Looking back at my childhood, I recall a fantasy world tucked away at my grandmother’s house, garden and attic, balancing with the harsh, cruel outdoor world where I was bullied at school as a kid. It continued all through elementary and secondary school, where the tougher guys with loud voices would call me names and made fun of me for being different, being queer, being gay. Actually for being myself, but at that time acceptance from my peers would be more valued than being confident with who I really was.
The constant fear and spotting where the danger would come from, are feelings that still chases me until this day. The doubt of not being good enough, fitting the mold or comparing myself to others became normality. It formed me and I feel it present in my sexual life every day. I’m in a really happy relationship. And part of it is discovering what my real urges are. Together we find a balance with other men who make me feel vulnerable. What I feel in my guts is a sexual need to please.
The look of a strong man. The smell of a man. The touch of a man on my skin. The touch of my tongue on a man’s nipple. My sensation is alert when I get a vision of a well-formed nipple on a muscled chest. That’s what I long for and that’s the first thing I’ll go for when the parties restart.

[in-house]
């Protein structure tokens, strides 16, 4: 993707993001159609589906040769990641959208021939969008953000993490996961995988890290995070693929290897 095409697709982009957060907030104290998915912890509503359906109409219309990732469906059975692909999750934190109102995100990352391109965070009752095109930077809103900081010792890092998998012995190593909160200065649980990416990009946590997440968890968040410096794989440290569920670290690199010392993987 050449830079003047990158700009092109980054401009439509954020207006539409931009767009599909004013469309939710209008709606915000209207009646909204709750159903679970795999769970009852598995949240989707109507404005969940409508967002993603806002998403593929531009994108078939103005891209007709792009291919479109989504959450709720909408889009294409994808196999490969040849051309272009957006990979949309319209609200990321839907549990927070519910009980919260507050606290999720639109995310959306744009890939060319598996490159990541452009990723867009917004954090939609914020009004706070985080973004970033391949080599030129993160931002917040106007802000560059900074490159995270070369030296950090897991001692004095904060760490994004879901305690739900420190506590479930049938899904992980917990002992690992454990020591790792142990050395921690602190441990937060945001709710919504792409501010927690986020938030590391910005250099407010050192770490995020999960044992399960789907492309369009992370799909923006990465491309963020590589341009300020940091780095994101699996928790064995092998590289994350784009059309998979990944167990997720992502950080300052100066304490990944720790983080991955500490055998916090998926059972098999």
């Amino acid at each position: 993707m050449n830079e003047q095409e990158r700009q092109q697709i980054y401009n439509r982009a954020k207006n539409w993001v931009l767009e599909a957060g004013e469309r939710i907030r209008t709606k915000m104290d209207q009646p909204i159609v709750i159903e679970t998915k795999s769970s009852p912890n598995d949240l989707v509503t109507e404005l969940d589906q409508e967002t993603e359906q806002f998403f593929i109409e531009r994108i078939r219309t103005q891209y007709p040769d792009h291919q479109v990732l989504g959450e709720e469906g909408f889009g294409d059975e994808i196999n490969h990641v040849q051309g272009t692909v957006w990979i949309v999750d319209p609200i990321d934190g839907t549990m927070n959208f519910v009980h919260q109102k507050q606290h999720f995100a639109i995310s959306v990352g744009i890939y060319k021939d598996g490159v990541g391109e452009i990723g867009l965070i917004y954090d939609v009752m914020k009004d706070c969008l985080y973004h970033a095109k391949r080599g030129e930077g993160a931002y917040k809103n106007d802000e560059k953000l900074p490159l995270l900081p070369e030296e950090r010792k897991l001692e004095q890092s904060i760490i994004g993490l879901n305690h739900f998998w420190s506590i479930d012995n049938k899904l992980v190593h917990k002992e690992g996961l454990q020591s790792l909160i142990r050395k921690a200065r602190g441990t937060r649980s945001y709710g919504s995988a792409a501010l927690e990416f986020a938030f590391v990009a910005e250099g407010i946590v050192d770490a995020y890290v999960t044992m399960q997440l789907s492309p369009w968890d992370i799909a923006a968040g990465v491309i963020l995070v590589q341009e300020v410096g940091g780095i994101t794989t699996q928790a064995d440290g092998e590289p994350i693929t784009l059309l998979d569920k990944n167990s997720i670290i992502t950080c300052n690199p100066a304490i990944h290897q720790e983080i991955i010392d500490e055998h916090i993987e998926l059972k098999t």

After being an elementary teacher, I became a school principal. I suffered a burn-out and found my purpose again in coaching new teachers. As a resilience coach I help people to find the strength to go through. Giving back and supporting others makes me feel worthy, needed and that I matter.
Things I learned:
I believe in honesty! We might all have a hidden agenda but only honesty will bring us to the next step.
CommUNIcate! It’s all about U aNd I: first the other, then myself.
It’s important to think about what you have to offer, your boundaries and your needs. Keeping those balanced will bring you further in life. It’s a winning triangle.
Don’t just “let it go” but learn to “accept without guilt”.
Self-compassion is a gift you can only give yourself. I’m still learning to block out my inner critic. Let go of my troubled past in school and move forward and bring something good to the next generation of teachers. Self-compassion exists by noticing what’s difficult (mindfulness), knowing you’re not alone (humanity) and actively taking care of what you need (mildness). Personal development through books and study and the support of my amazing boyfriend turned me into an optimistic person.